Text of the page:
So you've all booked a flight from Dublin to Orlando and luckily, you've chosen to go at the same time as me and my family. Some of you will, like us, be heading off for a bit of a holiday and hoping for sun, heat, roller coasters and perhaps some time at the home of the world's most famous rodent. It's likely that some of you will be travelling for work and others may be visiting family or returning home. Whatever the reason, I hope it's all good for you.
I'm sure you understand that this route attracts many families with young children who are incredibly excited to be going on holiday to Disney World, and for whom the long flight can be quite a trial. I suggest that if you don't wish to be disturbed by their chatter and the hopefully infrequent but inevitable tears and tantrums, that you pack ear plugs or invest in some noise cancelling headphones or even upgrade to business class. I hope your flight will be as pleasant as possible but young children and older people with disabilities exist and must be at least tolerated and hopefully even respected.
It's likely that I will board before you. Most airlines allow these small accommodations to reduce the stress on people like my son, caused by lots of waiting about. So when you're walking down the aisle and see the skinny boy who might just be kicking up a fuss about something, you can feel relief that you're not sitting next to him if you want but please, don't stop to tell me so like one heartless git did last time we flew. If you do find yourself sitting in our vicinity, well sorry. I promise you that all of the people in my party will be doing our very best to distract, entertain and if needed, reassure my disabled son. Know too that the child himself will be doing his best to cope with what to him can be a difficult situation.
You may think that people like him shouldn't fly if it's so difficult for him. I disagree. Flying is not an activity reserved only for adults and non-disabled people. We're all at liberty to travel so long as we abide by the legal requirements. It's important that we try to be as respectful and polite as possible to those around us but if my son shouts at times, that doesn't mean he can't fly.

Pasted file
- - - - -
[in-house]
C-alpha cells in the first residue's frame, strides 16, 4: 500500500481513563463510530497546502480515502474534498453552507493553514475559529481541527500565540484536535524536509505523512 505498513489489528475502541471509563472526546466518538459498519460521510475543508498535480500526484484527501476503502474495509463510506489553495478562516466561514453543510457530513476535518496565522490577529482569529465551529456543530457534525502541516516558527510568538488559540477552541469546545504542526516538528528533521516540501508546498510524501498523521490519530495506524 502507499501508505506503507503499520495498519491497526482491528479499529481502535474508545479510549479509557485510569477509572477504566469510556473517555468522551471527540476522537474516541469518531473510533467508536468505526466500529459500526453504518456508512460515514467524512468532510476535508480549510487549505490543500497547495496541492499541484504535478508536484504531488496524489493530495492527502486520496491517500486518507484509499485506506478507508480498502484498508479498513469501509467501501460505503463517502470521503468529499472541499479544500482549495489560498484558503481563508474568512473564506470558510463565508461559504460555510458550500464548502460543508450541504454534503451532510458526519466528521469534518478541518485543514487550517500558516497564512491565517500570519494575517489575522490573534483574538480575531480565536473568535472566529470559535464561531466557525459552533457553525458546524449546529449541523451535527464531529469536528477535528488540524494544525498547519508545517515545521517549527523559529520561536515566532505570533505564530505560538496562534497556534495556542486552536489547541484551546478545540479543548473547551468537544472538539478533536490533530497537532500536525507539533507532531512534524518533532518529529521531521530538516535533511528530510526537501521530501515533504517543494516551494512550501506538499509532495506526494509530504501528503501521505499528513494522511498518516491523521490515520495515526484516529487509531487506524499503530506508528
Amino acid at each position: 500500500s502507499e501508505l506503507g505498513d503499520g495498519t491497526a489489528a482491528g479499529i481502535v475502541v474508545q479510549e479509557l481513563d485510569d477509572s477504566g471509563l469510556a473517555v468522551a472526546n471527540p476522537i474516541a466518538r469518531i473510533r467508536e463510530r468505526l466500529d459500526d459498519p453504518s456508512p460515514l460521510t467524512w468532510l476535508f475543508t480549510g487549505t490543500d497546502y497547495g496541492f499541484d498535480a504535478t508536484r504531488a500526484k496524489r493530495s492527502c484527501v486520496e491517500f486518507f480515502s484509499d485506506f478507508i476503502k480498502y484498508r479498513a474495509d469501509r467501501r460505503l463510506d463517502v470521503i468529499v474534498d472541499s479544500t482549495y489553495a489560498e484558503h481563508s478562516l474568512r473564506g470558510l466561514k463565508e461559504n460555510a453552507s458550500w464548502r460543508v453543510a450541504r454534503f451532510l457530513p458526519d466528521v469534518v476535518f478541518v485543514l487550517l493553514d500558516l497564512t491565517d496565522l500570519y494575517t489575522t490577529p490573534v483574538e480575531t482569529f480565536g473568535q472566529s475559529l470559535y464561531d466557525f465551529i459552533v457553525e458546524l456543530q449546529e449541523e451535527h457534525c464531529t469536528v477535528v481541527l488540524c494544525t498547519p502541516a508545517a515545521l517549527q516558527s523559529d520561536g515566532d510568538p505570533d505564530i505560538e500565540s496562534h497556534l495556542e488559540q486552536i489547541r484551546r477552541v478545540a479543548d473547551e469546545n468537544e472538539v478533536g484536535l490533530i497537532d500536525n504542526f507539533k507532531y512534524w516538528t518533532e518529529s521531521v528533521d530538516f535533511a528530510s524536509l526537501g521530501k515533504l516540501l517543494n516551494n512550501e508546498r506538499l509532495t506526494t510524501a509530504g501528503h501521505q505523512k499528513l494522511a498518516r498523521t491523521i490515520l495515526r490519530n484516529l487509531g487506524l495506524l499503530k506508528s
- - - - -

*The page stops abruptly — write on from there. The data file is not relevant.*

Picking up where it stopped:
Last year there were a few stories about parents and autistic children being removed from planes before take off. I read and was disgusted by some of the vitriolic commentary about these incidents. There were those who advocated bashing the kids against seat backs and throwing them out in mid-air. Apart from these extremists, there were many who just whinged about how their right to peace and quiet was disturbed by children and "mothers" (rarely fathers) who expected to be treated as saintly just because they'd given birth. I don't think that's the case. I'm sorry to say that when you're in a public space you have no right to peace and quiet, especially not when you're trapped in a moving can in the air. You have a right to travel in security and safety and as much comfort as is possible. But people of all kinds exist and they have to get about too.
So instead of judging, rolling your eyes and tutting (like one couple did last time) or staring (again, we had this last time) or getting pissed off at me for putting my son's seat back when he finally fell asleep (as the man behind him did last time- he actually pushed the seat back up! I let him, I was too worn out by then to protest) I have a radical idea- why don't you try a smile, and ask, "is there anything I can do to help?"
That would be truly heroic.
Know also it could be worse. I flew to Portugal with my sister last August. There were a few children in front of us, one of whom cried a little as we landed. That was fine: children sometimes cry and the parents were doing their best to comfort the little one. Behind us though were a group of people travelling together who yapped loudly the whole time, their braying voices forcing all around them to hear all about their exploits, and it was Too Much Information! Worse yet, someone kept farting and I was tempted to pull out the oxygen mask to have some clean air to breath. I was so relived to step off that plane.
Enjoy your flight!